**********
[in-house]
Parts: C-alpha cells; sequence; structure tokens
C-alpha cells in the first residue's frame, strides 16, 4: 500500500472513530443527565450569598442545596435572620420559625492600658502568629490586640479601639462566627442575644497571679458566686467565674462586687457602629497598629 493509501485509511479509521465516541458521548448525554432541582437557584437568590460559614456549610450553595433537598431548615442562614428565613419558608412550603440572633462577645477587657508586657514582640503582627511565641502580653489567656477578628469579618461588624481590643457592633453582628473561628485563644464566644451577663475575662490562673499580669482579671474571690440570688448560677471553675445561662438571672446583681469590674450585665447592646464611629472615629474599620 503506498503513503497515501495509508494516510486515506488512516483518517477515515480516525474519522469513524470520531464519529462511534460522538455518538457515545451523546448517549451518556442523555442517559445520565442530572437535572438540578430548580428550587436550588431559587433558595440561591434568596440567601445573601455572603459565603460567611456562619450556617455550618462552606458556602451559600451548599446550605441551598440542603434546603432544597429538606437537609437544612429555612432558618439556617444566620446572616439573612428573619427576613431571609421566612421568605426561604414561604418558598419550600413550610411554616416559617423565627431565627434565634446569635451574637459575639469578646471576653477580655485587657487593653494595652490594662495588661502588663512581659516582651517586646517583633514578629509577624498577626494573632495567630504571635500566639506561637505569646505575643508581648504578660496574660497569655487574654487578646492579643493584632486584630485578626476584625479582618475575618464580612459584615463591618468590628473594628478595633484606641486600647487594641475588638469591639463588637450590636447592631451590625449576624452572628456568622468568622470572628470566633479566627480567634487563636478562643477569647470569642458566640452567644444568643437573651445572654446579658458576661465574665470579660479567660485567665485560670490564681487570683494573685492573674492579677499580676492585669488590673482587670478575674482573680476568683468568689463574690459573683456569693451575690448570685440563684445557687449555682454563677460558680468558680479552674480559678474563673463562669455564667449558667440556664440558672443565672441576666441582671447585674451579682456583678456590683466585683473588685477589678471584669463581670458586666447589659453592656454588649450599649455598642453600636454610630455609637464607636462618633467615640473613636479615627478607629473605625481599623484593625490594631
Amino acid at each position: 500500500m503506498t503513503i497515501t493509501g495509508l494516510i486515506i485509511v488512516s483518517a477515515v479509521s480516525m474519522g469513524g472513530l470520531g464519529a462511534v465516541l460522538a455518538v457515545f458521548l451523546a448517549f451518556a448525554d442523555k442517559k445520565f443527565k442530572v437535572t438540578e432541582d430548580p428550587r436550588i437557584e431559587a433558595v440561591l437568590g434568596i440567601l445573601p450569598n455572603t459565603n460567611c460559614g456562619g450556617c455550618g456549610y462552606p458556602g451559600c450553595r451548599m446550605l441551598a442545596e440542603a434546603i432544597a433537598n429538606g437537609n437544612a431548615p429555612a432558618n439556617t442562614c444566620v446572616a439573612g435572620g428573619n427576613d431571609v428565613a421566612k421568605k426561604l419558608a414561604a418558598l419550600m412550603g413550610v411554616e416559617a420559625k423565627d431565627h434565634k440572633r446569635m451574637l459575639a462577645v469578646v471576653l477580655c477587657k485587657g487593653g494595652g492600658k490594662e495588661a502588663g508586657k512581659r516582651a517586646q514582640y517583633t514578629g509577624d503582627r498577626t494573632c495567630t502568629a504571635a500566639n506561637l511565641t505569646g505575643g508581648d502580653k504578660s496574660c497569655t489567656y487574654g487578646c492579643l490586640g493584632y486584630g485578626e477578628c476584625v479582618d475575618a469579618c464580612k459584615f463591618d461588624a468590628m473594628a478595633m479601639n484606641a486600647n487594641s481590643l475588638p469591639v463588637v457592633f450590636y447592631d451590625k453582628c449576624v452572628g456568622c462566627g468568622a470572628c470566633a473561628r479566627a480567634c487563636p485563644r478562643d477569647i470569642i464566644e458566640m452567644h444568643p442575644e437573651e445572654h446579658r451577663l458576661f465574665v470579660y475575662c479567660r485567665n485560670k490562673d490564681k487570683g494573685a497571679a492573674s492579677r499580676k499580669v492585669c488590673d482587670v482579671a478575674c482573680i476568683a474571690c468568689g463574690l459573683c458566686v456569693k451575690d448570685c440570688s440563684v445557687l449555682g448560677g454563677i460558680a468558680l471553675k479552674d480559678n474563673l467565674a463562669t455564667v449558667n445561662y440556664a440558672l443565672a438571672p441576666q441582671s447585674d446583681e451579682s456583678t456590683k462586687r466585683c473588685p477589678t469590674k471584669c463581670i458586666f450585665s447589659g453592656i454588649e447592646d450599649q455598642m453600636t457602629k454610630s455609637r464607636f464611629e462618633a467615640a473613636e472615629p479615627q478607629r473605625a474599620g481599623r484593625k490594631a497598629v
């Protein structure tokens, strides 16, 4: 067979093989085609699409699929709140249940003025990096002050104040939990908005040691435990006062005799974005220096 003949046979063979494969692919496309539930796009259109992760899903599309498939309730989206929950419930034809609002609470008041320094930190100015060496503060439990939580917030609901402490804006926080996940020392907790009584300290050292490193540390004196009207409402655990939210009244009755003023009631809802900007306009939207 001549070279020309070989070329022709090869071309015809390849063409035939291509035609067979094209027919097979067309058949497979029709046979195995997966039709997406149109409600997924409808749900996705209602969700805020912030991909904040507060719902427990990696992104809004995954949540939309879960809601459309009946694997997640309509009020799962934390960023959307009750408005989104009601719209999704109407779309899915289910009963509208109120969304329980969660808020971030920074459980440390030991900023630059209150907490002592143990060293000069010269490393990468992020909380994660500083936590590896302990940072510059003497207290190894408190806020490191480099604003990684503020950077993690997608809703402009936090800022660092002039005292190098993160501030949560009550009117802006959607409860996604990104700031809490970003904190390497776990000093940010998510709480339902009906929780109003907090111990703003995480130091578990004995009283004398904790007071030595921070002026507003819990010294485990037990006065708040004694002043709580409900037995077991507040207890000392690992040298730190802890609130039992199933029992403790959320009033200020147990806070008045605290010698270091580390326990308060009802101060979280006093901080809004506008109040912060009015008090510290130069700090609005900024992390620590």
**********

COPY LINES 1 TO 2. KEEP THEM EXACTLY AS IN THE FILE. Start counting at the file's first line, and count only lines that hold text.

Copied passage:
[in-house]
Parts: C-alpha cells; sequence; structure tokens